*Originally posted on DataSciebceCentral, by Dr. Granville. Click here to read original article and comments.*

This article discusses a far more general version of the technique described in our article The best kept secret about regression. Here we adapt our methodology so that it applies to data sets with a more complex structure, in particular with highly correlated independent variables.

Our goal is to produce a regression tool that can be used as a black box, be very robust and parameter-free, and usable and easy-to-interpret by non-statisticians. It is part of a bigger project: automating many fundamental data science tasks, to make it easy, scalable and cheap for data consumers, not just for data experts. Our previous attempts at automation include

- Data driven confidence intervals
- Hidden decision trees (HDT)
- Fast Combinatorial Feature Selection
- Map-Reduce applied to log file processing
- Building giant taxonomies

Readers are invited to further formalize the technology outlined here, and challenge my proposed methodology.

**1. Introduction**

As in our previous paper, without loss of generality, we focus on linear regression with centered variables (with zero mean), and no intercept. Generalization to logistic or non-centered variables is straightforward.

Thus we are still dealing with the following regression framework:

Y = a_1 * X_1 + ... + a_n * X_n + noise

Remember that the solution proposed in our previous paper was

- b_i = cov(Y, X_i) / var(X_i), i = 1, ..., n
- a_i = M * b_i, i = 1, ..., n
- M (a real number, not a matrix) is chosen to minimize var(Z), with Z = Y - a_1 * X_1 + ... + a_n * X_n

When cov(X_i, X_j) = 0 for i < j, my regression and the classical regression produce identical regression coefficients, and M = 1.

Terminology: Z is the noise, Y is the (observed) response, the a_i's are the regression coefficients, and and S = a_1 * X_1 + ... + a_n * X_n is the estimated or predicted response. The X_i's are the independent variables or features.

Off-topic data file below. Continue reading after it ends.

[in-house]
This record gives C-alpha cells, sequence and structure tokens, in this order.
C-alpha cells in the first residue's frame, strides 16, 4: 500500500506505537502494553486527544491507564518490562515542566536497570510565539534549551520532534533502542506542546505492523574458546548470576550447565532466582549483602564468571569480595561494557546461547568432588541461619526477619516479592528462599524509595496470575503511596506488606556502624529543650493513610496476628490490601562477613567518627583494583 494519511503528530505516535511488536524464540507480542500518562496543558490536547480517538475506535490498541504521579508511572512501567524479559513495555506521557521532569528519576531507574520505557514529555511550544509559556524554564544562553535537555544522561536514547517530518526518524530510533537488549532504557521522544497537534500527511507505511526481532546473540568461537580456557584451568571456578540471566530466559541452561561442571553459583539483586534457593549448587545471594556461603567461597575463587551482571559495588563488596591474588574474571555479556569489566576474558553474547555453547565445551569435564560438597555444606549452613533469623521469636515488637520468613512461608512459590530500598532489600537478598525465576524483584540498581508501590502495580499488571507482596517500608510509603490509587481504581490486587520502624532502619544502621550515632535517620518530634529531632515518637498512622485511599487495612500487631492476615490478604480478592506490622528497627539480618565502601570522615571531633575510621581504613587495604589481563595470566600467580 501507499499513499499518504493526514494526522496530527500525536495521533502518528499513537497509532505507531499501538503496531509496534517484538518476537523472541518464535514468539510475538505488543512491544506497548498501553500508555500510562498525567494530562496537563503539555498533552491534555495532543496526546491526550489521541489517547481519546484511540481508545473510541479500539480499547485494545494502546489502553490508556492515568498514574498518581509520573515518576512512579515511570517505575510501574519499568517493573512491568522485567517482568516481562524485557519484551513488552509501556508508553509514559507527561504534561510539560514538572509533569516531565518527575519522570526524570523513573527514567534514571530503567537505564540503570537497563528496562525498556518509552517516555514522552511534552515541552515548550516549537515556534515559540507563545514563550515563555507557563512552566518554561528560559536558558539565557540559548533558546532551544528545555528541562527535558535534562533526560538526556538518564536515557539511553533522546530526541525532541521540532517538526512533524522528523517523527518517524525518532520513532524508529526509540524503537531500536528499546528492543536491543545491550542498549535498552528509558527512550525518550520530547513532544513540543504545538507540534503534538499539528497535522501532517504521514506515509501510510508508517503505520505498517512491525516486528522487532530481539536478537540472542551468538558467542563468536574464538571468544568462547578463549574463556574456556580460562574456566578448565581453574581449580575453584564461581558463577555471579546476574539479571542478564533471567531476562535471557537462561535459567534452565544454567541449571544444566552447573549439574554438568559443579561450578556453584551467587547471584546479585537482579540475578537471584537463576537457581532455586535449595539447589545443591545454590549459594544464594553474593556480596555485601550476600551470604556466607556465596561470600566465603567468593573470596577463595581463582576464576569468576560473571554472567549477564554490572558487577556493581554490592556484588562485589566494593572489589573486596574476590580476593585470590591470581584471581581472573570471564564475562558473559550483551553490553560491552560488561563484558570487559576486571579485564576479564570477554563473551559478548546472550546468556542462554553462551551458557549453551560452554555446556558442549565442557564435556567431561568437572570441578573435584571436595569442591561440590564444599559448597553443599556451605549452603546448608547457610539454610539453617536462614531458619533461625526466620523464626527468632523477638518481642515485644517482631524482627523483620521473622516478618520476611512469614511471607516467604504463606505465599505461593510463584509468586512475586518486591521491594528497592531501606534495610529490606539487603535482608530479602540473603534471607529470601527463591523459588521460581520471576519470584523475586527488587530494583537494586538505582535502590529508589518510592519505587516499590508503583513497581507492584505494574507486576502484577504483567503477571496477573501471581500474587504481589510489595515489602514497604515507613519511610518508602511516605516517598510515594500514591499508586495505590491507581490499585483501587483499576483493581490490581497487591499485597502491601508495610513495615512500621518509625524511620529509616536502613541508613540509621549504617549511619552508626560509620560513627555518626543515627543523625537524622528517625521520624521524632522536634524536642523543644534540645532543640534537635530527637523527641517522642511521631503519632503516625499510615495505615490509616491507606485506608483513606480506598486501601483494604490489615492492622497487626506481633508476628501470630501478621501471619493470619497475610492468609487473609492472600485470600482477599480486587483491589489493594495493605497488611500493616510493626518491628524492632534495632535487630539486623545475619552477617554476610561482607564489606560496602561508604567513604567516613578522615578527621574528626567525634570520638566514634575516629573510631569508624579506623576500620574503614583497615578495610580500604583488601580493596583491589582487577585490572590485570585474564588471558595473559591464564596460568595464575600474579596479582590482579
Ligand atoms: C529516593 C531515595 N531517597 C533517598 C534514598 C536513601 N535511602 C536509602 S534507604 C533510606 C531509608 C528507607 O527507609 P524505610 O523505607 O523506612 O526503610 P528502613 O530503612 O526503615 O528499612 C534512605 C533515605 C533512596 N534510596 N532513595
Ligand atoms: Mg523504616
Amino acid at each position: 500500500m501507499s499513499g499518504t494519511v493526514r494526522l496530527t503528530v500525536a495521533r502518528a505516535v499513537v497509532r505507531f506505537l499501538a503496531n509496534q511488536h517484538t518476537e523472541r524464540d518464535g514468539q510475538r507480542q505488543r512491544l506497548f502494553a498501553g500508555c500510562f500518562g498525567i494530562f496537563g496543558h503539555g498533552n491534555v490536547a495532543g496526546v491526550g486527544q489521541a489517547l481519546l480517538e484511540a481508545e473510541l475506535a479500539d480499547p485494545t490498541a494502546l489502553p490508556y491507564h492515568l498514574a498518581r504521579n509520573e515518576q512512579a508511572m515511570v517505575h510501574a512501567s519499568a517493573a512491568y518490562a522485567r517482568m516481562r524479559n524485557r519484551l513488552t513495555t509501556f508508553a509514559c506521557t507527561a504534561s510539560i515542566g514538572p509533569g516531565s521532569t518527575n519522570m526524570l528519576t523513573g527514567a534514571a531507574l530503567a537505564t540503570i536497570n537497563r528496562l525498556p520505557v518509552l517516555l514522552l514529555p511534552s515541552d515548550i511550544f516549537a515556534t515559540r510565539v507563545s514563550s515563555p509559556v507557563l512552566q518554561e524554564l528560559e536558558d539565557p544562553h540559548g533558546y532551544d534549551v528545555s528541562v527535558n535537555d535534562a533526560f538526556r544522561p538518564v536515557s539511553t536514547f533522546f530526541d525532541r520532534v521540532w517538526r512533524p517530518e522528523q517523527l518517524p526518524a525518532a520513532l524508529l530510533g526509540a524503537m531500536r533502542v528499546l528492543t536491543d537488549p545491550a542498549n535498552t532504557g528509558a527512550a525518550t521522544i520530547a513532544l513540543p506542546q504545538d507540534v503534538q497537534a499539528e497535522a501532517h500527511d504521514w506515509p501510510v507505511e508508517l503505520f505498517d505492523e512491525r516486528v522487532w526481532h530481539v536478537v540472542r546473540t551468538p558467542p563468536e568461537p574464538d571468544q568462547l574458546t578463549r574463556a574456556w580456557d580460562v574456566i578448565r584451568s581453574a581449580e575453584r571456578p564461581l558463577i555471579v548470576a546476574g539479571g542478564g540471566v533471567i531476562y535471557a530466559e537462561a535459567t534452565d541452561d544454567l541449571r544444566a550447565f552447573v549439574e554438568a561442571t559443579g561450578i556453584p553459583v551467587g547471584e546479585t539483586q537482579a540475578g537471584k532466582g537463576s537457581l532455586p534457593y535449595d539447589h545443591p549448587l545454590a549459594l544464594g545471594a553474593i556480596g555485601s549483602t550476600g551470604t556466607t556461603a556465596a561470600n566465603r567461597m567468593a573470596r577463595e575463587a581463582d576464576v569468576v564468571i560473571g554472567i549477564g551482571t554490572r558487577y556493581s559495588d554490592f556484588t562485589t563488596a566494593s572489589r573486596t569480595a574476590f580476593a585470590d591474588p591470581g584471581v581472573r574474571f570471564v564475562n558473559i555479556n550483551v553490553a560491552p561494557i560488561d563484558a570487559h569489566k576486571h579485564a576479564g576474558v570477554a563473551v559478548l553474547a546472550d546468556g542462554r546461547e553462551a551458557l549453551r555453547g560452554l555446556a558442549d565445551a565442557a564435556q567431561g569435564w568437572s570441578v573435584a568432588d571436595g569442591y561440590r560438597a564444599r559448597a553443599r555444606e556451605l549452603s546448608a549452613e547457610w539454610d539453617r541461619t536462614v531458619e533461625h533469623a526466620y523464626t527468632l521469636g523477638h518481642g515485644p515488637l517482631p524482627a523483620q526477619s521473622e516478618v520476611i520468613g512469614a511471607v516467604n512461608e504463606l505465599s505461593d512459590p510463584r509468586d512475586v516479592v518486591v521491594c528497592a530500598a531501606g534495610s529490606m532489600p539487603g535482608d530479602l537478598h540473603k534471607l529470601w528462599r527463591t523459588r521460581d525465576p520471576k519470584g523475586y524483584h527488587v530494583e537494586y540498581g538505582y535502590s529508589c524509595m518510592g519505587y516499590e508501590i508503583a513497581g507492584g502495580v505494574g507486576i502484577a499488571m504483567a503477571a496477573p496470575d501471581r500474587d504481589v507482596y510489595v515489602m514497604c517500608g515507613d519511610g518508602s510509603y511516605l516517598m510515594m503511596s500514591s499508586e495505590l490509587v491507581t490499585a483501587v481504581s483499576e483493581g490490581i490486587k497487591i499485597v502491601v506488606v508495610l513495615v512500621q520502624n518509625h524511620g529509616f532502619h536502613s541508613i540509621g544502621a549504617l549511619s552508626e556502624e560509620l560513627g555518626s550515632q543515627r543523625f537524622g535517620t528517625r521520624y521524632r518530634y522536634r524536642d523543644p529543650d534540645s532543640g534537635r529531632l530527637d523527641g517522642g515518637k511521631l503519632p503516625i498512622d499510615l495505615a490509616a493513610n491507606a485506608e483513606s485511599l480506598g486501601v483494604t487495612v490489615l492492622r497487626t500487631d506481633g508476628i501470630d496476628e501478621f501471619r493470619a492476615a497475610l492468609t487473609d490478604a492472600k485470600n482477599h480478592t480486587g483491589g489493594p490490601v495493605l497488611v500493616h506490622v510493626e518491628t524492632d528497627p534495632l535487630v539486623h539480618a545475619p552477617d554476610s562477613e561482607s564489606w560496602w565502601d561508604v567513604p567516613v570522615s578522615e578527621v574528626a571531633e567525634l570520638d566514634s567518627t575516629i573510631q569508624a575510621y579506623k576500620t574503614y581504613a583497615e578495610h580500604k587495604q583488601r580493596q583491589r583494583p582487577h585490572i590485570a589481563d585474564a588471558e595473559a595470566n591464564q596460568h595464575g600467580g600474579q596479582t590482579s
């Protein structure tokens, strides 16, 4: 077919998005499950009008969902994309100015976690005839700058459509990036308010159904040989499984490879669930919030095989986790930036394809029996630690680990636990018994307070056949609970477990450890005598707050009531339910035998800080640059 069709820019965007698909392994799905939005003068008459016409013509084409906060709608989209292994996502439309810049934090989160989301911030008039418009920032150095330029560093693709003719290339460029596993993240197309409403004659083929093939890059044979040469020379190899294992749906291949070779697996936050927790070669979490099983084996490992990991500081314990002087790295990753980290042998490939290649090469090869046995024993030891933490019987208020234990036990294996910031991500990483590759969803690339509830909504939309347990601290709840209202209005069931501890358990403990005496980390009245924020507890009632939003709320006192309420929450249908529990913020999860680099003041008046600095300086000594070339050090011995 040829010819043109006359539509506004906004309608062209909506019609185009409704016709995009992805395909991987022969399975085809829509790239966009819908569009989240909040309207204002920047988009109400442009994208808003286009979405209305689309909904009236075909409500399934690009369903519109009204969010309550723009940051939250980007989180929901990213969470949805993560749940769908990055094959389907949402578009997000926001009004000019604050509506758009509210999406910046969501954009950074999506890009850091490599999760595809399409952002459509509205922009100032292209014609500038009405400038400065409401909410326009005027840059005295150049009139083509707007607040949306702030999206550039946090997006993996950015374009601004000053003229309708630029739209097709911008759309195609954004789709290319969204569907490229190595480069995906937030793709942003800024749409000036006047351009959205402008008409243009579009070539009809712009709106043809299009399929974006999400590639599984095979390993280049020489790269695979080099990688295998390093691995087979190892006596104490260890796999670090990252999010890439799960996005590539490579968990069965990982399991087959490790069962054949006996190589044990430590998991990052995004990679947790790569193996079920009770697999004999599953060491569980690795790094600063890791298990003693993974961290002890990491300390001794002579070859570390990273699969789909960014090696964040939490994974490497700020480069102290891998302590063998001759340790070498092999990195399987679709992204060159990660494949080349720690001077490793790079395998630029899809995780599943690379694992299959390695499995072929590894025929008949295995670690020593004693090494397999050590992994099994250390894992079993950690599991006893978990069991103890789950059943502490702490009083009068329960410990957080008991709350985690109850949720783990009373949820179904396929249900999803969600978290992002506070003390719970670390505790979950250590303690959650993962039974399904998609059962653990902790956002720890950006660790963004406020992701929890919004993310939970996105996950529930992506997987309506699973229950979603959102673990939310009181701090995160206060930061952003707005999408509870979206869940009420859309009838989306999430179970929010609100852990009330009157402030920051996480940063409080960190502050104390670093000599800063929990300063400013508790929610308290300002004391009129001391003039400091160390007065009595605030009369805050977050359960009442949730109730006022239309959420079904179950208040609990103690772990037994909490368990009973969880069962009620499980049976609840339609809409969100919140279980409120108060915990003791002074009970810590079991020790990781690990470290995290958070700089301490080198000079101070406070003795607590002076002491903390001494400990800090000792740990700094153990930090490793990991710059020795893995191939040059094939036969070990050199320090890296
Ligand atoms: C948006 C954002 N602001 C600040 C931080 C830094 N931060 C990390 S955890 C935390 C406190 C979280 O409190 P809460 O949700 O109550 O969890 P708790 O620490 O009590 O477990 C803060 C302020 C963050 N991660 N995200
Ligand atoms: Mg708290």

**2. Re-visiting our previous data set**

I have added more cross-correlations to the previous simulated dataset consisting of 4 independent variables, still denoted as x, y, z, u in the new, updated attached spreadsheet. Now corr(x, y) = 0.99.

Tags:

- Free machine learning course: Using ML algorithms, practices, and p...
- What are some of the disadvantages of microservices?
- Alation 2021.1 data catalog improves data intelligence
- Nvidia acquisition of Arm faces industry, regulatory hurdles
- Nvidia opens paid, instructor-led AI workshops to the public
- CTO on the need for AI ethics and diversity
- 8 benefits of a warehouse management system
- Supplier segmentation lessons in the wake of COVID-19
- 5 essential dos and don'ts of IoT implementations
- Digital acceleration opens opportunities, widens tech gap
- mob programming

© 2021 TechTarget, Inc. Powered by

Badges | Report an Issue | Privacy Policy | Terms of Service

**Most Popular Content on DSC**

To not miss this type of content in the future, subscribe to our newsletter.

- Book: Applied Stochastic Processes
- Long-range Correlations in Time Series: Modeling, Testing, Case Study
- How to Automatically Determine the Number of Clusters in your Data
- New Machine Learning Cheat Sheet | Old one
- Confidence Intervals Without Pain - With Resampling
- Advanced Machine Learning with Basic Excel
- New Perspectives on Statistical Distributions and Deep Learning
- Fascinating New Results in the Theory of Randomness
- Fast Combinatorial Feature Selection

**Other popular resources**

- Comprehensive Repository of Data Science and ML Resources
- Statistical Concepts Explained in Simple English
- Machine Learning Concepts Explained in One Picture
- 100 Data Science Interview Questions and Answers
- Cheat Sheets | Curated Articles | Search | Jobs | Courses
- Post a Blog | Forum Questions | Books | Salaries | News

**Archives:** 2008-2014 |
2015-2016 |
2017-2019 |
Book 1 |
Book 2 |
More

**Most popular articles**

- Free Book and Resources for DSC Members
- New Perspectives on Statistical Distributions and Deep Learning
- Time series, Growth Modeling and Data Science Wizardy
- Statistical Concepts Explained in Simple English
- Machine Learning Concepts Explained in One Picture
- Comprehensive Repository of Data Science and ML Resources
- Advanced Machine Learning with Basic Excel
- Difference between ML, Data Science, AI, Deep Learning, and Statistics
- Selected Business Analytics, Data Science and ML articles
- How to Automatically Determine the Number of Clusters in your Data
- Fascinating New Results in the Theory of Randomness
- Hire a Data Scientist | Search DSC | Find a Job
- Post a Blog | Forum Questions